If you realize that all things change,
there is nothing you will try to hold on to.
If you aren’t afraid of dying,
there is nothing you can’t achieve.
Trying to control the future
is like trying to take the master carpenter’s place.
When you handle the master carpenter’s tools,
chances are that you’ll cut yourself.
(Tao Te Ching, trans. by Stephen Mitchell)
It is a day before my husband’s surgery. We are praying for a physically healing outcome and “Thy will be done.” We hold all the medical people involved in the surgery in the Light. And we expand that to all people performing surgeries in hospitals and all patients having surgeries anywhere in the world. We pray for any one who is anxious or fearful today for any reason. Is that you?
At times, I plan as if I control my future. We buy airline tickets, anticipating that my husband and I will be in good shape to fly in several weeks. If anything disrupts this plan, I imagine that I’ll be tremendously upset, unless I remember that I am not in charge. As Lao Tzu wrote, “Trying to control the future is like trying to take the master carpenter’s place.” Surely we need to plan; yet, I hold the the future lightly. It can change on a dime.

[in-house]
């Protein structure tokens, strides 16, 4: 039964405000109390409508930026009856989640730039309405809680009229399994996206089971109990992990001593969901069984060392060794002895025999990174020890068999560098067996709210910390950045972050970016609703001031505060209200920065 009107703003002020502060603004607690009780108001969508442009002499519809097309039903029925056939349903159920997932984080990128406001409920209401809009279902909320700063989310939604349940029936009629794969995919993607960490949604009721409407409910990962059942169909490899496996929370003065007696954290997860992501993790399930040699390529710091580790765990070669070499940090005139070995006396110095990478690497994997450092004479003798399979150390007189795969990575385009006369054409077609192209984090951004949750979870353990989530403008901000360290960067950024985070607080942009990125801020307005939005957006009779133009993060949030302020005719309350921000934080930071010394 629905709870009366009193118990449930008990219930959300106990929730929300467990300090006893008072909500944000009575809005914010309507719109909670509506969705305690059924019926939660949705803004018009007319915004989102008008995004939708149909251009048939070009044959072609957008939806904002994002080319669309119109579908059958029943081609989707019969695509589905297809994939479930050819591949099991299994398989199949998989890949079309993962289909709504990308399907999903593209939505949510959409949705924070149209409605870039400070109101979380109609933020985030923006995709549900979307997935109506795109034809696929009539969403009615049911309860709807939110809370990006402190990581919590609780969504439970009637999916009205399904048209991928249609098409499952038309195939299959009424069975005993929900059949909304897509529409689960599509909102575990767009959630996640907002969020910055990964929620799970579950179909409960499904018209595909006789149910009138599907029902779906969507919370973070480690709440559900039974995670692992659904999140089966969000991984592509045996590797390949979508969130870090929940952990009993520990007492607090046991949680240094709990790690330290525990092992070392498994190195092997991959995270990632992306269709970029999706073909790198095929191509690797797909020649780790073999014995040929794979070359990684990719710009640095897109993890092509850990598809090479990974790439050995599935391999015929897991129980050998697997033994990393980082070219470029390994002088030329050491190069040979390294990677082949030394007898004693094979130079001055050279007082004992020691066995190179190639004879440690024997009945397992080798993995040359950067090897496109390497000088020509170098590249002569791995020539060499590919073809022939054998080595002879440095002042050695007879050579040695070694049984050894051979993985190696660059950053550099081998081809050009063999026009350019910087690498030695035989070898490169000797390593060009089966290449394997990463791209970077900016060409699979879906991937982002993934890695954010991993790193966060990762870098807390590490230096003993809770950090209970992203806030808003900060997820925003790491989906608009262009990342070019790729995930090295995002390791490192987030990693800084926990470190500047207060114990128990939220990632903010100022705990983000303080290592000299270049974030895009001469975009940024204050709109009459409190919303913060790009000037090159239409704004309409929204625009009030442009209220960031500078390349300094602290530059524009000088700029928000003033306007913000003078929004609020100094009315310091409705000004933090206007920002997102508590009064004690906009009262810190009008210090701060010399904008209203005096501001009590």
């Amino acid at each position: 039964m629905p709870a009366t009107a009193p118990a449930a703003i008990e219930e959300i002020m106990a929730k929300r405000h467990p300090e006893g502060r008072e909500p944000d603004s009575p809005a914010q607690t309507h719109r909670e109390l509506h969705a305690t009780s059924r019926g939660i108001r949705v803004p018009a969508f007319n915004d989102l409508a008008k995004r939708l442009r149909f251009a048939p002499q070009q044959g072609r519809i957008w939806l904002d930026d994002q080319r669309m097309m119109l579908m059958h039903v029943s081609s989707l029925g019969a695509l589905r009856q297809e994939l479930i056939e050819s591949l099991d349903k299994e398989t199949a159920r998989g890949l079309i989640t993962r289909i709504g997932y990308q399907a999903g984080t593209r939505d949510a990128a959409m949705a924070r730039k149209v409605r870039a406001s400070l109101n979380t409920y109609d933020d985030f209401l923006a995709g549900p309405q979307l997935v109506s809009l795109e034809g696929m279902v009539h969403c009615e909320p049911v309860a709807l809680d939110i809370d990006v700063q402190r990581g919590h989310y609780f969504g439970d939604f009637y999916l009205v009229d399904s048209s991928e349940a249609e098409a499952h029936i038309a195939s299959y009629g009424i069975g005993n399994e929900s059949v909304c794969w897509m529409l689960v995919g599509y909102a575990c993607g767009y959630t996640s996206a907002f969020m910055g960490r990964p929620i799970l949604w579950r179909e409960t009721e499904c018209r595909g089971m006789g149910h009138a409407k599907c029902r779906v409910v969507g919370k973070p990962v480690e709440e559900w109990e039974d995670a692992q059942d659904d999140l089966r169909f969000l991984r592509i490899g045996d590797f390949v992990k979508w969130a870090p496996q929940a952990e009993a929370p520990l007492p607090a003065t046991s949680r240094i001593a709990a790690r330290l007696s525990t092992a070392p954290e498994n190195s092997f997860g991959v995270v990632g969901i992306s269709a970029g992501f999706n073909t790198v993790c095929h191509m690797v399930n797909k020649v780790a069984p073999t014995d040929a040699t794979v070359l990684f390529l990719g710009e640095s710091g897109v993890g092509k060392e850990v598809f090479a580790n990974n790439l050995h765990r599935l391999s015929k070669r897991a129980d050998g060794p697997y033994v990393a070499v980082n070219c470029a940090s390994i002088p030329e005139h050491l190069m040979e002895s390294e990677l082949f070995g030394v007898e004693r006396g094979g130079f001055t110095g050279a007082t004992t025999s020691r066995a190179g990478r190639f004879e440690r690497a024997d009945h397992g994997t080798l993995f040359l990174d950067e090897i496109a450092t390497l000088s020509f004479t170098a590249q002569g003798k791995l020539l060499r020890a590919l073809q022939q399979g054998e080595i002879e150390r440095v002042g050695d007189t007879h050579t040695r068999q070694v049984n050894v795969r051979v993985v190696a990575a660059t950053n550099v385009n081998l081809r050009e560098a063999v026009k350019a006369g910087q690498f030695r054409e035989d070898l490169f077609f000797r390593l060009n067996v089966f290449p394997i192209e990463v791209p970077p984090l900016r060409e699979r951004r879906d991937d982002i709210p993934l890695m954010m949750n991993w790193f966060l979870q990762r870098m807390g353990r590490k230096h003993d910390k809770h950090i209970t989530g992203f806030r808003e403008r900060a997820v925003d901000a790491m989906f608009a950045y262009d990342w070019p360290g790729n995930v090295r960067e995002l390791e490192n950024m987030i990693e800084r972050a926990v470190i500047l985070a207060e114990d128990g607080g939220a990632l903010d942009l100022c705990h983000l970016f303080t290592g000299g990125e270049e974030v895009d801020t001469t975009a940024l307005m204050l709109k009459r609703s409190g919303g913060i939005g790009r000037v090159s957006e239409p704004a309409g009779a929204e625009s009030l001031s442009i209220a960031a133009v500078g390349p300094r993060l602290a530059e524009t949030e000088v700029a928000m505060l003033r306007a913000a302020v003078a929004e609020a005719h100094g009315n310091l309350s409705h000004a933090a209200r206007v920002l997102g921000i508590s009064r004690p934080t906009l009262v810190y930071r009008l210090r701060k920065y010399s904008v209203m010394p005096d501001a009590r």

This statement of Lao Tzu reminds me of a wise carpenter/rabbi, who I try to follow. “In this world you will have trouble. But take heart! I have overcome the world.” (John 16:33) He acknowledges suffering and even shared in the depths of it in human experience. So, this Holy Week in my faith tradition, my husband Jim surrenders to the “death” of anesthesia and awakes to the “resurrection” of a new life of healing and return to wholeness, we hope. It is life’s eternal pattern of death and resurrection that we can see, whether we follow this rabbi or not. We see it in nature’s seasons as we see it in chapters of our lives. Death and resurrection. Trouble and the overcoming of it.
Please keep us in your prayers or your metta or whatever your spiritual practice may be. Thank you.